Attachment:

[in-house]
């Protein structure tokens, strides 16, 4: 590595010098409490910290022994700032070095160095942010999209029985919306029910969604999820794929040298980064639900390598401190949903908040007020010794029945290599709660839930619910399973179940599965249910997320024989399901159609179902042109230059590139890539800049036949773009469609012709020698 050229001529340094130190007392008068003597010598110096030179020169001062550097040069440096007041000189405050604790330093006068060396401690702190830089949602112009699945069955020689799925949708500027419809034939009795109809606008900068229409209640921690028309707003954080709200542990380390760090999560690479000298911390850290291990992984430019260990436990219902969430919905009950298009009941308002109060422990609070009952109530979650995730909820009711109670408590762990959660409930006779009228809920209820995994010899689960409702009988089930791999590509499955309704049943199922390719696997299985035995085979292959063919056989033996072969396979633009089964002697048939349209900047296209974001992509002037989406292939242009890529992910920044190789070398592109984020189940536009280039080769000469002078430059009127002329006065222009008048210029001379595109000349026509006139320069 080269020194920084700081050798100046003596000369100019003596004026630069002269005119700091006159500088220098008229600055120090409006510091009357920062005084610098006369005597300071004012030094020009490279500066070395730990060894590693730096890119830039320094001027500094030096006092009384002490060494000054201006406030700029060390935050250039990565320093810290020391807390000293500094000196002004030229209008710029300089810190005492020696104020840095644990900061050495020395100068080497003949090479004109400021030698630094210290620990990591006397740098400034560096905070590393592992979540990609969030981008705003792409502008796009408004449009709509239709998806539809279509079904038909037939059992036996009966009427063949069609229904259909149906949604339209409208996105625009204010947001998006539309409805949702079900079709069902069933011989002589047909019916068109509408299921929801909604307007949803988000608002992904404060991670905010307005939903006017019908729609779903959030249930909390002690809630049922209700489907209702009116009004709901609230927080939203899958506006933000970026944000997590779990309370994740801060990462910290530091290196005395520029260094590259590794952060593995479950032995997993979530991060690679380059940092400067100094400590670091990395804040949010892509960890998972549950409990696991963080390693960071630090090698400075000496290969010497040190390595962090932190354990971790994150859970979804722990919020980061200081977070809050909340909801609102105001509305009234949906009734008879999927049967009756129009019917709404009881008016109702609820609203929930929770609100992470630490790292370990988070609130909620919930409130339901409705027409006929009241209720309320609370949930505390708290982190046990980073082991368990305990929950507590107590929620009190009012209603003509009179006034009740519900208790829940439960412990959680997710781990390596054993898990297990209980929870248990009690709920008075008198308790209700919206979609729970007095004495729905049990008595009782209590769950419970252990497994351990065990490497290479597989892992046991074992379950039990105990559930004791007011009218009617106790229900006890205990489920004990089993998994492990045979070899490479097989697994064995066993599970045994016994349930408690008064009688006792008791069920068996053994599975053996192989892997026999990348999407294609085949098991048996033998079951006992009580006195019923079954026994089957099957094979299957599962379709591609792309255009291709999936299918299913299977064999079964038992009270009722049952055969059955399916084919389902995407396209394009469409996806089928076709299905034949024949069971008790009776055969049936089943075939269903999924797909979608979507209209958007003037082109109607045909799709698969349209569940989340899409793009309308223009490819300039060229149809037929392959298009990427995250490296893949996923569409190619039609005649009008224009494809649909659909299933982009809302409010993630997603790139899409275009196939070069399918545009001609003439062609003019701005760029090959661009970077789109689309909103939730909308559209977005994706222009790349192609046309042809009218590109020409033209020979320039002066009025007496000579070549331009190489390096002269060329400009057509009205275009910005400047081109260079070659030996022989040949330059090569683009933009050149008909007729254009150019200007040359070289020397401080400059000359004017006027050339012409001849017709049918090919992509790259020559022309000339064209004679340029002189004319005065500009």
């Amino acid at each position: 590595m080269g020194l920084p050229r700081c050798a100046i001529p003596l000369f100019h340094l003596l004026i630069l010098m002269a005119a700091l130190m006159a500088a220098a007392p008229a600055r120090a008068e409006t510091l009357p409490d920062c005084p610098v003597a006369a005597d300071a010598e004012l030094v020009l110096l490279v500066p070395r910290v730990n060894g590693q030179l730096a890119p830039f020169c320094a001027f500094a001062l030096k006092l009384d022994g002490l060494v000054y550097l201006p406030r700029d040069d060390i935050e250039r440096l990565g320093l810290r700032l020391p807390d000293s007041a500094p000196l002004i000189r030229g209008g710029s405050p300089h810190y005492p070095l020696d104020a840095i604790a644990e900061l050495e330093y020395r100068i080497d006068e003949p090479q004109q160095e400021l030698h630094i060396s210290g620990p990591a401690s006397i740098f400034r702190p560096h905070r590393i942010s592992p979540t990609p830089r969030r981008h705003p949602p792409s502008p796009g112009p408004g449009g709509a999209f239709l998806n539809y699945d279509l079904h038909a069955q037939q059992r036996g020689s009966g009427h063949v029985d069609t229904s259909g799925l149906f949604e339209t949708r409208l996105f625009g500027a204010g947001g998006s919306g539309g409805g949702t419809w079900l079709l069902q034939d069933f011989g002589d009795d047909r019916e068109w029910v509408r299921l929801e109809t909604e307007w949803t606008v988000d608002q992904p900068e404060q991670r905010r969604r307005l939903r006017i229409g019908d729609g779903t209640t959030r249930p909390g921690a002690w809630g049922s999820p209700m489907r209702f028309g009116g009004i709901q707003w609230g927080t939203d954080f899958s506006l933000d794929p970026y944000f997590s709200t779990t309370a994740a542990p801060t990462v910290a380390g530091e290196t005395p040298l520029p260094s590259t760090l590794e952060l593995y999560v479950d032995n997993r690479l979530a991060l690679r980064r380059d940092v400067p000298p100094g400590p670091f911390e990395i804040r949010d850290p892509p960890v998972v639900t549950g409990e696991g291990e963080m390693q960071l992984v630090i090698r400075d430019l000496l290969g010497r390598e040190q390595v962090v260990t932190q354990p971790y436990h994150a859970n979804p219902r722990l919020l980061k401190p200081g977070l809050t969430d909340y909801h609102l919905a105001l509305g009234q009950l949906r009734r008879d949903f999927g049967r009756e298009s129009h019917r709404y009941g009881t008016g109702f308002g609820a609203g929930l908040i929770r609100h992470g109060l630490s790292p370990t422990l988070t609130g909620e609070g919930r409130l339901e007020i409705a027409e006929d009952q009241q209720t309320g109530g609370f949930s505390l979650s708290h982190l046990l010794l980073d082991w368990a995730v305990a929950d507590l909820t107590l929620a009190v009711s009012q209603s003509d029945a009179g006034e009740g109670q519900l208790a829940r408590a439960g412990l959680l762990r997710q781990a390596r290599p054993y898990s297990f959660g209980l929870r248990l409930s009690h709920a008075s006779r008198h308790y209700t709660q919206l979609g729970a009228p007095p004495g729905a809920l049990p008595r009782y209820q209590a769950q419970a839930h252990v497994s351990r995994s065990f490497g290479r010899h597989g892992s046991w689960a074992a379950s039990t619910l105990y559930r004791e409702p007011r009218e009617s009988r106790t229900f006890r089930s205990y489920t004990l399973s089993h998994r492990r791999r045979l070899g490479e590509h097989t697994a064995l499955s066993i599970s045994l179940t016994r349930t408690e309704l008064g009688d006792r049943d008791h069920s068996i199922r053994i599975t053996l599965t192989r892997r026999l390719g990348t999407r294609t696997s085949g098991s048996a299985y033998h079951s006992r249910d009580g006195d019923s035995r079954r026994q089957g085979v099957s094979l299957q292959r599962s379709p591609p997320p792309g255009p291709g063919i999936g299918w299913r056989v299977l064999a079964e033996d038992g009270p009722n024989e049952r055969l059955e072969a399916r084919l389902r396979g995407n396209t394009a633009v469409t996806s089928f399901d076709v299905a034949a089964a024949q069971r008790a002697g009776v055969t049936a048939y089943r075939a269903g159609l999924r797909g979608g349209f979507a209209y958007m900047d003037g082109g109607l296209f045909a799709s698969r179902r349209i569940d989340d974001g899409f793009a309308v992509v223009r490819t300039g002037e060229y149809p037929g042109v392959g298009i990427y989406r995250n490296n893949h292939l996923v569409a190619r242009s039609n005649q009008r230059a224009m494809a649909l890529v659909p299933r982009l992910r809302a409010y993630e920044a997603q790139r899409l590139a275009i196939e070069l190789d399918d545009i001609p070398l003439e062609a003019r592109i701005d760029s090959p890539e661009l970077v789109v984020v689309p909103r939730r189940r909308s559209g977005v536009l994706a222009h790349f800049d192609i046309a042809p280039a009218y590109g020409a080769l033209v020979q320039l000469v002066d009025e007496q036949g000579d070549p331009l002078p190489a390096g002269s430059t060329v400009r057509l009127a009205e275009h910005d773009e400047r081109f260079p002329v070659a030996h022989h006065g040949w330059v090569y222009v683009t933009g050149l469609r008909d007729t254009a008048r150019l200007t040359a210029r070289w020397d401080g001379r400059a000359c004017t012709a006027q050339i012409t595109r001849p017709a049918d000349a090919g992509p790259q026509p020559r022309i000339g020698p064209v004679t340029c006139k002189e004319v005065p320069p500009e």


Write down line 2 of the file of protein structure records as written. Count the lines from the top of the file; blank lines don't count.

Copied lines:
């Protein structure tokens, strides 16, 4: 590595010098409490910290022994700032070095160095942010999209029985919306029910969604999820794929040298980064639900390598401190949903908040007020010794029945290599709660839930619910399973179940599965249910997320024989399901159609179902042109230059590139890539800049036949773009469609012709020698 050229001529340094130190007392008068003597010598110096030179020169001062550097040069440096007041000189405050604790330093006068060396401690702190830089949602112009699945069955020689799925949708500027419809034939009795109809606008900068229409209640921690028309707003954080709200542990380390760090999560690479000298911390850290291990992984430019260990436990219902969430919905009950298009009941308002109060422990609070009952109530979650995730909820009711109670408590762990959660409930006779009228809920209820995994010899689960409702009988089930791999590509499955309704049943199922390719696997299985035995085979292959063919056989033996072969396979633009089964002697048939349209900047296209974001992509002037989406292939242009890529992910920044190789070398592109984020189940536009280039080769000469002078430059009127002329006065222009008048210029001379595109000349026509006139320069 080269020194920084700081050798100046003596000369100019003596004026630069002269005119700091006159500088220098008229600055120090409006510091009357920062005084610098006369005597300071004012030094020009490279500066070395730990060894590693730096890119830039320094001027500094030096006092009384002490060494000054201006406030700029060390935050250039990565320093810290020391807390000293500094000196002004030229209008710029300089810190005492020696104020840095644990900061050495020395100068080497003949090479004109400021030698630094210290620990990591006397740098400034560096905070590393592992979540990609969030981008705003792409502008796009408004449009709509239709998806539809279509079904038909037939059992036996009966009427063949069609229904259909149906949604339209409208996105625009204010947001998006539309409805949702079900079709069902069933011989002589047909019916068109509408299921929801909604307007949803988000608002992904404060991670905010307005939903006017019908729609779903959030249930909390002690809630049922209700489907209702009116009004709901609230927080939203899958506006933000970026944000997590779990309370994740801060990462910290530091290196005395520029260094590259590794952060593995479950032995997993979530991060690679380059940092400067100094400590670091990395804040949010892509960890998972549950409990696991963080390693960071630090090698400075000496290969010497040190390595962090932190354990971790994150859970979804722990919020980061200081977070809050909340909801609102105001509305009234949906009734008879999927049967009756129009019917709404009881008016109702609820609203929930929770609100992470630490790292370990988070609130909620919930409130339901409705027409006929009241209720309320609370949930505390708290982190046990980073082991368990305990929950507590107590929620009190009012209603003509009179006034009740519900208790829940439960412990959680997710781990390596054993898990297990209980929870248990009690709920008075008198308790209700919206979609729970007095004495729905049990008595009782209590769950419970252990497994351990065990490497290479597989892992046991074992379950039990105990559930004791007011009218009617106790229900006890205990489920004990089993998994492990045979070899490479097989697994064995066993599970045994016994349930408690008064009688006792008791069920068996053994599975053996192989892997026999990348999407294609085949098991048996033998079951006992009580006195019923079954026994089957099957094979299957599962379709591609792309255009291709999936299918299913299977064999079964038992009270009722049952055969059955399916084919389902995407396209394009469409996806089928076709299905034949024949069971008790009776055969049936089943075939269903999924797909979608979507209209958007003037082109109607045909799709698969349209569940989340899409793009309308223009490819300039060229149809037929392959298009990427995250490296893949996923569409190619039609005649009008224009494809649909659909299933982009809302409010993630997603790139899409275009196939070069399918545009001609003439062609003019701005760029090959661009970077789109689309909103939730909308559209977005994706222009790349192609046309042809009218590109020409033209020979320039002066009025007496000579070549331009190489390096002269060329400009057509009205275009910005400047081109260079070659030996022989040949330059090569683009933009050149008909007729254009150019200007040359070289020397401080400059000359004017006027050339012409001849017709049918090919992509790259020559022309000339064209004679340029002189004319005065500009």